Saturday, January 5, 2013


Here's just a few things you should know about this terrific writer: He's been writing fiction since the age of six.  His books have received rave reviews from such prestigious publications as The New York Times,  L.A. Times, Chicago Tribune and Publishers Weekly.  He's six-foot-seven, has a sharp sense of humor and is fortunate enough to have friends with last name like Connelly and Gerritsen.  Also, he currently has two books in the top 10 of Amazon's bestseller list for Police Procedurals.  If you haven't heard of him before, that is about to change very soon.  Thank you Alan very much for your time.
1- Tell us about your previous publishing experiences and how the agreement with Thomas and Mercer came about?

I have always written the book I wanted to write, which in the world of publishing is probably not the best success strategy.   My first two novels were classical whodunits (“No Sign of Murder” and “The Forest Prime Evil”) featuring a private investigator.  Those novels came out about the same time everyone in publishing was saying the PI novel was dead.  I then surprised everyone by doing a bit of an about-face and writing two comedic novels (“The Hotel Detective” and “The Fat Innkeeper”) loosely based on my day job as a hotel manager in La Jolla, California.  Then I switched courses again and wrote two psychological thrillers (“Multiple Wounds” and “Shame”).  As if I hadn’t hopped around in the genre enough, I came out with two suspense novels (“Exposure” and “Political Suicide”).  It seemed every time I tried to expand my voice and writing muscles I had to find a new publisher.  I went from Warner Books to Simon & Schuster to St. Martin’s.  The reviews were great, and I was nominated for a number of writing awards, but I wasn’t having commercial success.  When my literary agent broached the idea of submitting “Burning Man” to Thomas and Mercer, I was initially skeptical.  I didn’t know if I’d be comfortable with the idea of a novel not coming out in hardcover.  And when I talked with editorial and they told me that over ninety percent of my sales would come through Kindle, it did give me pause for thought.  But then I said, “What the hell, the other way isn’t working.”  I did a leap of faith and I’m glad I did.  And it didn’t hurt that they promised to bring all three books out in audio, as well as let me revise and update “Multiple Wounds” and “Shame.”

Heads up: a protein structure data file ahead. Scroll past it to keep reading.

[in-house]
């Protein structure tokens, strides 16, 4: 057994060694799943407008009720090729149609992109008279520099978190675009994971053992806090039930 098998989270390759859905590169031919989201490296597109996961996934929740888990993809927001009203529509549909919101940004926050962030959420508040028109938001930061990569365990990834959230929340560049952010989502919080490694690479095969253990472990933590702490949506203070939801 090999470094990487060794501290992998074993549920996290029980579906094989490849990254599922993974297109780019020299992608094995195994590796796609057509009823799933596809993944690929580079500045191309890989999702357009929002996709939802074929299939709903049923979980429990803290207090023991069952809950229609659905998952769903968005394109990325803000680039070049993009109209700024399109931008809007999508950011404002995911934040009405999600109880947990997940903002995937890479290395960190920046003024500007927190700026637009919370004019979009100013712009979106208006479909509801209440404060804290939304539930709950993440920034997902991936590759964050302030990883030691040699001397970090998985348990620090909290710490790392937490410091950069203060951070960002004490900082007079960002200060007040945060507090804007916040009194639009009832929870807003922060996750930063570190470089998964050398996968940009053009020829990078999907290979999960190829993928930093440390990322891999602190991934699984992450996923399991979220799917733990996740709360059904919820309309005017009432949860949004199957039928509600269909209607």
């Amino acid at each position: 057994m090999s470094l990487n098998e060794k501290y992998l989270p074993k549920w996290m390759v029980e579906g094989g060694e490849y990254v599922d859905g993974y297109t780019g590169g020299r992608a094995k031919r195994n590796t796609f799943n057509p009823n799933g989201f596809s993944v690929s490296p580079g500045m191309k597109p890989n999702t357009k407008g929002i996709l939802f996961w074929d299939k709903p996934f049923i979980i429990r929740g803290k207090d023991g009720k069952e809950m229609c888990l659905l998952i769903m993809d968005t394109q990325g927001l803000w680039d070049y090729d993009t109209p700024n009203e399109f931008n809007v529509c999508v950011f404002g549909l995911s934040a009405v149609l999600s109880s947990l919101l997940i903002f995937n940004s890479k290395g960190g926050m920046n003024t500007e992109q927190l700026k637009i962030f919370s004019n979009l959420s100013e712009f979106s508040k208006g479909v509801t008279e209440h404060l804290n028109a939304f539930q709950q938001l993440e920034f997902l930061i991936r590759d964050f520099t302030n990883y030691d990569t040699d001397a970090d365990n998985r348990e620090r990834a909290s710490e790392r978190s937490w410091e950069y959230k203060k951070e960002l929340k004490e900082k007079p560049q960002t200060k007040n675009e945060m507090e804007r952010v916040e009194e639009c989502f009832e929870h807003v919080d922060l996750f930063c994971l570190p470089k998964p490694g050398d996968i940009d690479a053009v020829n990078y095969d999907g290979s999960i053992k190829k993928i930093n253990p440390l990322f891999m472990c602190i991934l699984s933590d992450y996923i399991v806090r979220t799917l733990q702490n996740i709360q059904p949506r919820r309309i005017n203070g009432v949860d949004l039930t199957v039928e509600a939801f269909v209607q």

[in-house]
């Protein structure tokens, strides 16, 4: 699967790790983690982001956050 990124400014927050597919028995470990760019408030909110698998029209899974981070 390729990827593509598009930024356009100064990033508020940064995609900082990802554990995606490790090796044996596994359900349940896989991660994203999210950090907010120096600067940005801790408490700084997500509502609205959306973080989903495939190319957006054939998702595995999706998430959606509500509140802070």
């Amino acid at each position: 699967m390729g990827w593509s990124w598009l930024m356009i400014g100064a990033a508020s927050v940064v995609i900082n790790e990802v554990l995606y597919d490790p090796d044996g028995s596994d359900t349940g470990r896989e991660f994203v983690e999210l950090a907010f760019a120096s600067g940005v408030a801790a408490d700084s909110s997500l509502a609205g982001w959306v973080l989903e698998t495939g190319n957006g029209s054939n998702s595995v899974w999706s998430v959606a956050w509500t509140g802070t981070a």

2- You've just released a brand new book, "Burning Man," and have reissued "Multiple Wounds," and "Shame."  Tell us about Burning Man and where you came up with the concept.
When I was told by Thomas and Mercer that they would be bringing out “Burning Man” on the same day they were reissuing “Multiple Wounds” and “Shame,” I thought they were crazy.  All of the books were released on December 11, 2012, and so far it seems my publisher knows a lot more about marketing than I do.  It’s great to be wrong and benefit from it.
I think I was attracted to writing “Burning Man” because of the unique partnership of cop and K-9.  Before I wrote the first word I visualized Gideon and Sirius going through the crucible of fire.  Both come out the other side, but both are forever changed.  My favorite novels are usually those in which the hero is not the same person at the end of the book than he was in the beginning.  In most of my books there is definitely the element of redemption.
3- You're such a locally known favorite in San Diego, (Alan's won 2 San Diego Book Awards) do you ever get recognized when you're out on the town? And what's that like?